In contrast, milk and ghee ”take care of the nervous system and prepare it to withstand the heightened activity when it takes place” (Desai, 1990). Even the preparation of ghee is considered helpful in inducing a pure mind as by maintaining a clean appearance and calm mind during its preparation it becomes ”one of the most healing food sadhanas when performed with grace.” (Tiwari 1995: p182). Ghee’s ability to increase the physical element of fire is also used by Yogis on breaking a fast. For example, ghee with a light soup is very helpful in rekindling the digestive fire (agni) (Charaka Samhita, Chikitsa Sthana 15/ 206).
Ghee and spiritual development
Both milk and ghee are of such importance to the yogi that Swami Sivananda goes so far to discuss the problem of sadhus (holy men) not being able to afford them in his book ‘Yoga in Daily Life’. To explain this importance the special relationship between food and the mind must be appreciated. Just as butter is made from the subtle part of milk ”food when eaten becomes threefold, its gross form is shit, its middle flesh, its subtlest mind” (Chandogyopanshad 6/5/1). Both Yoga and Ayurveda believe that the mind and body can affect each other so it is impossible to look at ghee’s effects on the body and mind in separation. Beyond basic nutritional needs, food also forms the mind. Yoga and Ayurveda emphasise a pure vegetarian diet to encourage the development of spiritual awareness.
However, Yoga goes beyond Ayurveda in considerations of spiritual development. Take the analogy of the body as a chariot, the soul as the owner of the chariot, the intellect as the driver, the mind as the reins of the horses, the five senses as five horses and, finally, the world as the arena for the chariot (Katha Upanishad, 3/ 4-10). Ayurveda’s focus is on using the reins wisely so the chariot stays on the track, whereas Yoga’s aim is to take the owner to the destination. It is not possible to experience inner joy, a steady mind and sense control with an impure mind.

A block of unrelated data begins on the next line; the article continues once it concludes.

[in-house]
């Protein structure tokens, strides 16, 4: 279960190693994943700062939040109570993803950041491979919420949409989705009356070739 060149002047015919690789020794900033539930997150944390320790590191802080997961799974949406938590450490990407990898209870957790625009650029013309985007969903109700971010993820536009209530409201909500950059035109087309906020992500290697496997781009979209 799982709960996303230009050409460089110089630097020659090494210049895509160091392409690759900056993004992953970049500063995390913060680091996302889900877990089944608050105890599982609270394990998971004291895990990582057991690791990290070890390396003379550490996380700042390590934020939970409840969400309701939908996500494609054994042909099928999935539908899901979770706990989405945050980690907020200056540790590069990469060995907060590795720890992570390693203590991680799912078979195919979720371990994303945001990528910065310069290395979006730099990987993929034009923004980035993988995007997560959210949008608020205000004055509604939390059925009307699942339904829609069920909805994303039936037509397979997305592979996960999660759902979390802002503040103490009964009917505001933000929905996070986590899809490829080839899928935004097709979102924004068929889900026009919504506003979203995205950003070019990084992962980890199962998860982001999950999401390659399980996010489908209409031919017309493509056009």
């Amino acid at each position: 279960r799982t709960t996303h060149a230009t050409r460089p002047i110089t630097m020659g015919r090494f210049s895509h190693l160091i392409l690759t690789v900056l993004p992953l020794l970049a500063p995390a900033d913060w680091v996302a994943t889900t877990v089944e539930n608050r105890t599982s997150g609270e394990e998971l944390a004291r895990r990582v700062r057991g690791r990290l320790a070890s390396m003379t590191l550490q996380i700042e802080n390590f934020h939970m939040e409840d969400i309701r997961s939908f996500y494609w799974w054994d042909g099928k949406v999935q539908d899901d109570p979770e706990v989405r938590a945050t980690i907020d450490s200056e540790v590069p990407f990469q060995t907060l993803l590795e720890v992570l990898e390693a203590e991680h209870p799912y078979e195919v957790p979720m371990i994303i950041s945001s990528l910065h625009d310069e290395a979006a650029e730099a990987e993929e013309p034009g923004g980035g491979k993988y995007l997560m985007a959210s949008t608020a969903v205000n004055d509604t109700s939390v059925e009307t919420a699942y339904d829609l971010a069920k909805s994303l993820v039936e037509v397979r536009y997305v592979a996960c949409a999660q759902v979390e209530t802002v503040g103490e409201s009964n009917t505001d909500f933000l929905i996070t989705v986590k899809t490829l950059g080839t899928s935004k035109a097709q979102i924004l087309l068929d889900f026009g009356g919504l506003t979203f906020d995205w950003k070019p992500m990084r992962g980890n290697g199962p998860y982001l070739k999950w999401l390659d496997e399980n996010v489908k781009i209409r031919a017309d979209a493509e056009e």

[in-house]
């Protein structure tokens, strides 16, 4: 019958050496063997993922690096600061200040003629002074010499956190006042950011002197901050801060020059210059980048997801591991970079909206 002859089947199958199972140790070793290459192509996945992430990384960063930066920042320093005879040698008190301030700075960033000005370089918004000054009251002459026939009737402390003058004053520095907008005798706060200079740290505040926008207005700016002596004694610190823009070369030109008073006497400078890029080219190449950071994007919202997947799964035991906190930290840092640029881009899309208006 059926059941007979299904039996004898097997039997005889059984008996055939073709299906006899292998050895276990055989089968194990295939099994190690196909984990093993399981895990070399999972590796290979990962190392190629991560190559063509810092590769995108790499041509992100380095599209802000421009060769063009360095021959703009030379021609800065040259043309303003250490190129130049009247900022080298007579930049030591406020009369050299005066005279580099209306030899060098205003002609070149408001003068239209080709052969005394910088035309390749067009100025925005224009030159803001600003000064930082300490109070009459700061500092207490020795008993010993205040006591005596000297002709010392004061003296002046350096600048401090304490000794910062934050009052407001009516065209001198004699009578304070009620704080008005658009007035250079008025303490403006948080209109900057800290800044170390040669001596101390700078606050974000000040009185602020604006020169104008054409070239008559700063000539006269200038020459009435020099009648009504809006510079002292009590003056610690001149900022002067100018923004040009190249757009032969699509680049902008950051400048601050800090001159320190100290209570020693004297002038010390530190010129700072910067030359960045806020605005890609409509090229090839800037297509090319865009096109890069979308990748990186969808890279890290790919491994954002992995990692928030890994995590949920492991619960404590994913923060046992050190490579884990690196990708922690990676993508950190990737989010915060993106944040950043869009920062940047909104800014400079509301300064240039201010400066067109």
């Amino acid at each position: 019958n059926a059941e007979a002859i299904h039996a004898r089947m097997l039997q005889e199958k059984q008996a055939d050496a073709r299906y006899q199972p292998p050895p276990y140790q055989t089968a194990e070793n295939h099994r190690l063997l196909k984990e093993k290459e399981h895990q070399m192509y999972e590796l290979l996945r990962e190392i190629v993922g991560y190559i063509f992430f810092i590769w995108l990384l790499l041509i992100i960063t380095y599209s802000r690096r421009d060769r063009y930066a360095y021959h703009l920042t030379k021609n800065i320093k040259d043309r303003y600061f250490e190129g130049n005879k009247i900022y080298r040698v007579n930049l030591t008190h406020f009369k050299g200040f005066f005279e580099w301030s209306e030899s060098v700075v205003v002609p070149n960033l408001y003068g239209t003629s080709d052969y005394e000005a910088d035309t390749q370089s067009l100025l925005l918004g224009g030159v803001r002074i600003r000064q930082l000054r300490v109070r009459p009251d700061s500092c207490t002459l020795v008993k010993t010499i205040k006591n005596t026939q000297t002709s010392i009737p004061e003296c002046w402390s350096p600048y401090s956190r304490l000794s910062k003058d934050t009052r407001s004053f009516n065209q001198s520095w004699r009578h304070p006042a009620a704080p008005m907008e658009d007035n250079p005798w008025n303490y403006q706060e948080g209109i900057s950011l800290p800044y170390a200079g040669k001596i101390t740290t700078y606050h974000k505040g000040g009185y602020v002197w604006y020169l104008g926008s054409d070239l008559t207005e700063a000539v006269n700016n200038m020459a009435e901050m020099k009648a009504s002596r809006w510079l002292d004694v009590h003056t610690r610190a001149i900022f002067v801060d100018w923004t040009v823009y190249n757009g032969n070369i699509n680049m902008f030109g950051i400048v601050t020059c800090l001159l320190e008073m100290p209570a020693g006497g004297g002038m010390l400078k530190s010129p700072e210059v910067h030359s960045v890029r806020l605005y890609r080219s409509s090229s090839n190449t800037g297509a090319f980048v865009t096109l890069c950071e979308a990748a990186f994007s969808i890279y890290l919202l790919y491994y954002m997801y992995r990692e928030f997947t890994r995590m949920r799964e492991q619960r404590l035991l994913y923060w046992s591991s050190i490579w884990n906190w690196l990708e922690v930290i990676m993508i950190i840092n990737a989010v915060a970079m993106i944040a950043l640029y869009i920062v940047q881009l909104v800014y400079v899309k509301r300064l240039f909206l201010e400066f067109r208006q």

Ghee’s ability to purify the mind is also known in Ayurveda, where tonics for the mind contain ghee. Indeed, the Ayurvedic sage Sushruta describes divine remedies (divya rasayana) which lead to total mental transformation and supernormal powers usually only achieved by advanced yogis (Bhavamisra: Bhavaprakasha, Chi 8: 1-6). Unfortunately, such these formulations are no longer known so we must continue with our yoga! However, ghee taken daily in the diet will help practising Yogis in strengthening the mind and purifying intellect (buddhi). The aim of yoga is to reach ”the state when the buddhi is in its ultimate perfection and purity…. and final liberation takes place” (Dasgupta, 1997).
How does ghee promote mental purification?
Yogic practises such as pranayama, hatha yoga (asanas), mudras (hand gestures), bandhas (energy locks), meditation, brahmacharya (abstinence), and ahimsa (non-violence) all lead to the creation of physical heat in the body. This is more than physical heat as it is a pranic, mental, or spiritual heat, psychic in nature. It is also known as ‘tapas’(to burn, create heat or to produce energy). Just as ghee is offered in fire ceremonies due to its effect of increasing the fire, Yogis use ghee to increase purifying heat in both body and mind. Just as a burnt seed becomes incapable of reproducing, when the mind is totally pure it becomes incapable of producing more reincarnations and liberation takes place. However, too much heat can be harmful, and ghee is recommended in pranayama to prevent the mental heat causing physical burning sensations. Practitioners of pranayama are advised to take milk and ghee daily by Swami Sivananda in his ‘Science of Pranayama’.
And physical purification?